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Volume 24, Number 10 — November 2017

Long-Gone New York Fire Hall Resurrected in Stained Glass

Marilyn Peacock of Abingdon, Va. created a stained glass window for a fire hall in Brooklyn, New York.
Marilyn Peacock of Abingdon, Va. created a stained glass window for a fire hall in Brooklyn, New York.

By JOE TENNIS | BRISTOL HERALD COURIER | December 07, 2008

*** This story was published December 4, 2008 in the Bristol Herald Courier. ***

ABINGDON, Va. ? Marilyn Peacock had only a painting to light her inspiration. But, using a wealth of experience as a stained glass artist, Peacock has now skillfully created a window's worth of memories for a fire hall in the Brooklyn section of New York City. That fire hall was torn down about three years ago, Peacock said.

Recently, Peacock was commissioned to construct a likeness of a long-gone fire hall building — a four-foot-by-five-foot window — using stained glass. Using 450 pieces of stained glass plus a painting of the now-demolished fire hall as a model, Peacock created the building, complete with a chain-link fence and even graffiti on the long-gone structure.

"They wanted the graffiti," Peacock said. "They wanted everything on there but the air-conditioner." Gladly, Peacock left off that unsightly air-conditioning window unit.

How did she get this job?

"One of the firemen found me on the Internet a few years ago and had me do a small piece," said Peacock, who operates The Glass Peacock, a stained glass supply shop, artist's studio and classroom on Abingdon's West Main Street. "So when they had the idea to do this, they called me again."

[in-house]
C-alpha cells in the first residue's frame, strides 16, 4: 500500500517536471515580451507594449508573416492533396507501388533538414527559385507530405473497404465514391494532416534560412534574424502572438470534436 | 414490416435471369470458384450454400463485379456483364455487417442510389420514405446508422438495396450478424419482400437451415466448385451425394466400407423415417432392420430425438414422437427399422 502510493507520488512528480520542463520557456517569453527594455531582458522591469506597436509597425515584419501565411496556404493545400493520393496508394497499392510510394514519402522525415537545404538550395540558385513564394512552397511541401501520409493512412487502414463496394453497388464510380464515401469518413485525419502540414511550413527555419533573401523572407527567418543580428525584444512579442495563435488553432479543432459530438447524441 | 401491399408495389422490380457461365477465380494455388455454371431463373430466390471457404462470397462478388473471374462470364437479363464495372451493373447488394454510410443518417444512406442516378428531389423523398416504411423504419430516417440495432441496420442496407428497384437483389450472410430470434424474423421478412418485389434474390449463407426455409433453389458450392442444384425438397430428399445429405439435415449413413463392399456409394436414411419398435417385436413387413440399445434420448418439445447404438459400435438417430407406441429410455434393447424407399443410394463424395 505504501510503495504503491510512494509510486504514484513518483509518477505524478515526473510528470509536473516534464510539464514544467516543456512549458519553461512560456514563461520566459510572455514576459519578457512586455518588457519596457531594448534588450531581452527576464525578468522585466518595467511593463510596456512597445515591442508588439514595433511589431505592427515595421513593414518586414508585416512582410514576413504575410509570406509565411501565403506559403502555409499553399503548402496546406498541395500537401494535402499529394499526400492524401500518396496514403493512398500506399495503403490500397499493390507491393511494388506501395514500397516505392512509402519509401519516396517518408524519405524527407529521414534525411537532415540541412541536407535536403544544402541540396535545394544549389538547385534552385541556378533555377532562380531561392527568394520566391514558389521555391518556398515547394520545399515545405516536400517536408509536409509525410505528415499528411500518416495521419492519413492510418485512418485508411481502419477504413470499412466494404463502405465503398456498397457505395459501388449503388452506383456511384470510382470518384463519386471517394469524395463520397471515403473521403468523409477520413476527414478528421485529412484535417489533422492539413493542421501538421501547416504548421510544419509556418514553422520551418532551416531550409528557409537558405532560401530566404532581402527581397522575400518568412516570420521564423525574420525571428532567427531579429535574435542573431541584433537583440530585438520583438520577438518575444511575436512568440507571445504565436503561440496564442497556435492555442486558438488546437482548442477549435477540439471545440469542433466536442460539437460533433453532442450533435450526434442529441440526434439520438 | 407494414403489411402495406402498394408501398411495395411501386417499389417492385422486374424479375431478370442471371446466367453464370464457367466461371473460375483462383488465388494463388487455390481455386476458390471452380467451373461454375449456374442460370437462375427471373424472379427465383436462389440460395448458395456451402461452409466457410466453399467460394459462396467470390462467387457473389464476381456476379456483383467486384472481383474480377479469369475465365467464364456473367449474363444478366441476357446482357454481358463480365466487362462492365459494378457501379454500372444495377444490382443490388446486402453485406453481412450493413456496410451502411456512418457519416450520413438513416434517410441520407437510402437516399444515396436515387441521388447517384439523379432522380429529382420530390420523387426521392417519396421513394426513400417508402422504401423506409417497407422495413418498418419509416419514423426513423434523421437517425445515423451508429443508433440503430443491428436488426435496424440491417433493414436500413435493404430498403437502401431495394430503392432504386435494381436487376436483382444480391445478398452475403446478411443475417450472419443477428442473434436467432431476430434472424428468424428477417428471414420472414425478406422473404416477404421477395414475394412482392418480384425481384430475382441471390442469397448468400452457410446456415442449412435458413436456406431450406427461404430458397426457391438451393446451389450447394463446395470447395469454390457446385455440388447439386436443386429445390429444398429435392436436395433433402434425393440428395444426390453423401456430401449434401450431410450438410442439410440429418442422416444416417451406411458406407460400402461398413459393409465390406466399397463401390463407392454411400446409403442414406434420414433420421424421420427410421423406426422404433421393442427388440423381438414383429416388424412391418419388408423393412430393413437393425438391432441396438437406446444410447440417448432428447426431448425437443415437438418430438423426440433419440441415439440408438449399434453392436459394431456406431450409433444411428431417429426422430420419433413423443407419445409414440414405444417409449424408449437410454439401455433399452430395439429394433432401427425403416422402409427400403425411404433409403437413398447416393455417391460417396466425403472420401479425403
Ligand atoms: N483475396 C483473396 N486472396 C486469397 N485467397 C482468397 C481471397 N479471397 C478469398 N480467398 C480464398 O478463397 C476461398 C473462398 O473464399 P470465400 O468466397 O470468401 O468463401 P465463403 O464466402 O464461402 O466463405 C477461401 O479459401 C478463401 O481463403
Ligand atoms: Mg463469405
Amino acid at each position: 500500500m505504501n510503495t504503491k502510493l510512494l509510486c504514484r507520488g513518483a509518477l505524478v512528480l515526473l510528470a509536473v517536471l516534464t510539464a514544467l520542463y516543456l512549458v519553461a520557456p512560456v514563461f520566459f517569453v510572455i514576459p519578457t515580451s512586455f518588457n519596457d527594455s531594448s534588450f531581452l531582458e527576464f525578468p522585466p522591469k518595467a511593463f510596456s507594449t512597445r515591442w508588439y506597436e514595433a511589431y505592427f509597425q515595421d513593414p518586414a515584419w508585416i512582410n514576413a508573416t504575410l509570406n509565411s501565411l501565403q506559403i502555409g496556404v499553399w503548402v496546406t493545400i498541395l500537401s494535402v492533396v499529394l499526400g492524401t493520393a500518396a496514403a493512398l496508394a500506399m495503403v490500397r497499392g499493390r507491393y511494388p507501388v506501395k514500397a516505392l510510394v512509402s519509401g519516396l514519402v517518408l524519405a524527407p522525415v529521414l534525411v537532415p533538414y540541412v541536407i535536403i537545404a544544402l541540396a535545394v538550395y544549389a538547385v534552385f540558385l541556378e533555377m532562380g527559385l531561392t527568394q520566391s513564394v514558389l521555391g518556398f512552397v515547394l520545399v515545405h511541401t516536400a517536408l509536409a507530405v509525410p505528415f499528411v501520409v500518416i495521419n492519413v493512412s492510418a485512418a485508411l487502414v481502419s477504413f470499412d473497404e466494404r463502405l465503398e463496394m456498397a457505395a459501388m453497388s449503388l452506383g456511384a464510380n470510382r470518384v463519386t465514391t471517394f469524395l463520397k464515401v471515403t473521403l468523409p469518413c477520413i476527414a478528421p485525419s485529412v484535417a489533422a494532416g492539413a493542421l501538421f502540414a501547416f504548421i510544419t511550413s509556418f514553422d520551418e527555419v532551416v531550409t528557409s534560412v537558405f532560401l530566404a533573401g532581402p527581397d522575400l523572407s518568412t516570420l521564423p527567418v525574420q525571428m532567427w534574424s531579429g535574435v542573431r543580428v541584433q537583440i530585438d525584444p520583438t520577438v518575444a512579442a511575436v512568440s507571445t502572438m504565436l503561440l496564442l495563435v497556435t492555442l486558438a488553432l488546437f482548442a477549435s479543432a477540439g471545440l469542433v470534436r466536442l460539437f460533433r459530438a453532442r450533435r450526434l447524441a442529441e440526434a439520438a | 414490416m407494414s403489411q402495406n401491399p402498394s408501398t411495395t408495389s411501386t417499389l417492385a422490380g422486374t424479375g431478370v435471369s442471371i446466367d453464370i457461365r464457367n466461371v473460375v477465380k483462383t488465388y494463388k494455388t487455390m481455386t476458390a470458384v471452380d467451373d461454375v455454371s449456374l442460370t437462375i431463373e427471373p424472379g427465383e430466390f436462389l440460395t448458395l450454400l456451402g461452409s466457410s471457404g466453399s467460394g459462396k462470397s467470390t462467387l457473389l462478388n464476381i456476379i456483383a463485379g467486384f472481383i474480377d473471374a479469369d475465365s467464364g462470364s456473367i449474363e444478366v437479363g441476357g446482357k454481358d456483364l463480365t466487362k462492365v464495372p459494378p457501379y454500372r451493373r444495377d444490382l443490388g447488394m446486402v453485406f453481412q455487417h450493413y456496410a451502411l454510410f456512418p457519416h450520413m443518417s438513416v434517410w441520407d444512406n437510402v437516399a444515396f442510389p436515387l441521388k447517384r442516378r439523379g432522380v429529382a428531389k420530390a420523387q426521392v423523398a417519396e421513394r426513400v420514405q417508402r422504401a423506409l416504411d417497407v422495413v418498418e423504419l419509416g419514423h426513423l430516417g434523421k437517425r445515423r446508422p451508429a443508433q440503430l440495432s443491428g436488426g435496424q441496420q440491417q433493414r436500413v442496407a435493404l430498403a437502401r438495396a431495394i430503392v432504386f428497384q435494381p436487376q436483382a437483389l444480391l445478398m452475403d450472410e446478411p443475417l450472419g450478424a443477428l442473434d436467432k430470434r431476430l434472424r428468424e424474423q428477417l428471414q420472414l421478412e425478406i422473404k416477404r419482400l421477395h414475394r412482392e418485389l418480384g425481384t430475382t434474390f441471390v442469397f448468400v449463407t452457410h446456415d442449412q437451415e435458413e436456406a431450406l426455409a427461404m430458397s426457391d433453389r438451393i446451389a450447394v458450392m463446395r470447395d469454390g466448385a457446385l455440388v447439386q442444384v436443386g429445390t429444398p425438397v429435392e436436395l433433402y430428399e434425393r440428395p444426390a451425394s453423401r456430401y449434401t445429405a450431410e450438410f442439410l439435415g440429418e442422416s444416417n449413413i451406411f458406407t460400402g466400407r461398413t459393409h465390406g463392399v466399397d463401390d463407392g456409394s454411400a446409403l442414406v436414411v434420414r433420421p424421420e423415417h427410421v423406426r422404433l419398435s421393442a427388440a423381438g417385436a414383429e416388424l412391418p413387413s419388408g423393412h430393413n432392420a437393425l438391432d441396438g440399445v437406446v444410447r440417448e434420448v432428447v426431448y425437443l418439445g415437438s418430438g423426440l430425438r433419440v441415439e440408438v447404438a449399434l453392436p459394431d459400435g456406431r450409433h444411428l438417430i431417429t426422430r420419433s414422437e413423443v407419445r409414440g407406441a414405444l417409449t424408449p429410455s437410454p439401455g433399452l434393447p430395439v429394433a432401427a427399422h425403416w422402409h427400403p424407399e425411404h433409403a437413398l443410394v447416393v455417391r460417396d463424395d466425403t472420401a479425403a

Next, it took Peacock, of Marion, Va., about five weeks to complete the window, she said. "It was challenging to figure out how to come up with designs," Peacock said. "It has a lot of painted items that then had to be fused."

In business at The Glass Peacock since 1990, Peacock has been working with stained glass for more than 30 years. Often, she works on windows for churches and homes.
"I typically prefer doing flowers," Peacock said. "I do florals a lot. And this is so oppposite of that. It's so different than what I normally make."

Yet now, with all the hours this project has required, many more than Peacock had figured, Peacock's fire hall masterpiece has become a labor of love, she said.
Peacock and her husband, Gary, have made plans to personally deliver the piece to Brooklyn.

"They've built a new fire hall, and this one will go in it," Peacock said. "We're not charging for the delivery. We're counting it as a getaway.

A! ExtraTopics: Art